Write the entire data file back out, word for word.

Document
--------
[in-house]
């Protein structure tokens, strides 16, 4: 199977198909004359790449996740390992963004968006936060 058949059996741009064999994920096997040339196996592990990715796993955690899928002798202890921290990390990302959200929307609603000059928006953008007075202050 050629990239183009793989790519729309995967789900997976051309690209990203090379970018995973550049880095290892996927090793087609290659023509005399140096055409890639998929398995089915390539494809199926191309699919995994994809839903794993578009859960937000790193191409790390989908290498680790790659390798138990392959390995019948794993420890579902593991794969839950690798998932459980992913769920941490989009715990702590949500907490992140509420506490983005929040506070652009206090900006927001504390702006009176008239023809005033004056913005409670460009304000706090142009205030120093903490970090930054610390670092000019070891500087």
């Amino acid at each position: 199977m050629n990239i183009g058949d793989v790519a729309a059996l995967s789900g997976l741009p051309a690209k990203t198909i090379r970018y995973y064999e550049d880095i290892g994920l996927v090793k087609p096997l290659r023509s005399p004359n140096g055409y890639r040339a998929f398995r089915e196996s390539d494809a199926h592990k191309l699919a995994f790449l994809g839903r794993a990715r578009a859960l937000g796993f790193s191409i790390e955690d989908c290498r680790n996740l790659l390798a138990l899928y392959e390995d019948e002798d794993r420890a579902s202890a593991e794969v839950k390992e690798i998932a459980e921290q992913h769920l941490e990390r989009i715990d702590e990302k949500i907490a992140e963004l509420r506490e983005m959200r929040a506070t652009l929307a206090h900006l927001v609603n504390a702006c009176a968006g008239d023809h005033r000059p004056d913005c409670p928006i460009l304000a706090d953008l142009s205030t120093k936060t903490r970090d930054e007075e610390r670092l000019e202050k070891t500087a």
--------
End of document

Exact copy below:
[in-house]
């Protein structure tokens, strides 16, 4: 199977198909004359790449996740390992963004968006936060 058949059996741009064999994920096997040339196996592990990715796993955690899928002798202890921290990390990302959200929307609603000059928006953008007075202050 050629990239183009793989790519729309995967789900997976051309690209990203090379970018995973550049880095290892996927090793087609290659023509005399140096055409890639998929398995089915390539494809199926191309699919995994994809839903794993578009859960937000790193191409790390989908290498680790790659390798138990392959390995019948794993420890579902593991794969839950690798998932459980992913769920941490989009715990702590949500907490992140509420506490983005929040506070652009206090900006927001504390702006009176008239023809005033004056913005409670460009304000706090142009205030120093903490970090930054610390670092000019070891500087």
């Amino acid at each position: 199977m050629n990239i183009g058949d793989v790519a729309a059996l995967s789900g997976l741009p051309a690209k990203t198909i090379r970018y995973y064999e550049d880095i290892g994920l996927v090793k087609p096997l290659r023509s005399p004359n140096g055409y890639r040339a998929f398995r089915e196996s390539d494809a199926h592990k191309l699919a995994f790449l994809g839903r794993a990715r578009a859960l937000g796993f790193s191409i790390e955690d989908c290498r680790n996740l790659l390798a138990l899928y392959e390995d019948e002798d794993r420890a579902s202890a593991e794969v839950k390992e690798i998932a459980e921290q992913h769920l941490e990390r989009i715990d702590e990302k949500i907490a992140e963004l509420r506490e983005m959200r929040a506070t652009l929307a206090h900006l927001v609603n504390a702006c009176a968006g008239d023809h005033r000059p004056d913005c409670p928006i460009l304000a706090d953008l142009s205030t120093k936060t903490r970090d930054e007075e610390r670092l000019e202050k070891t500087a």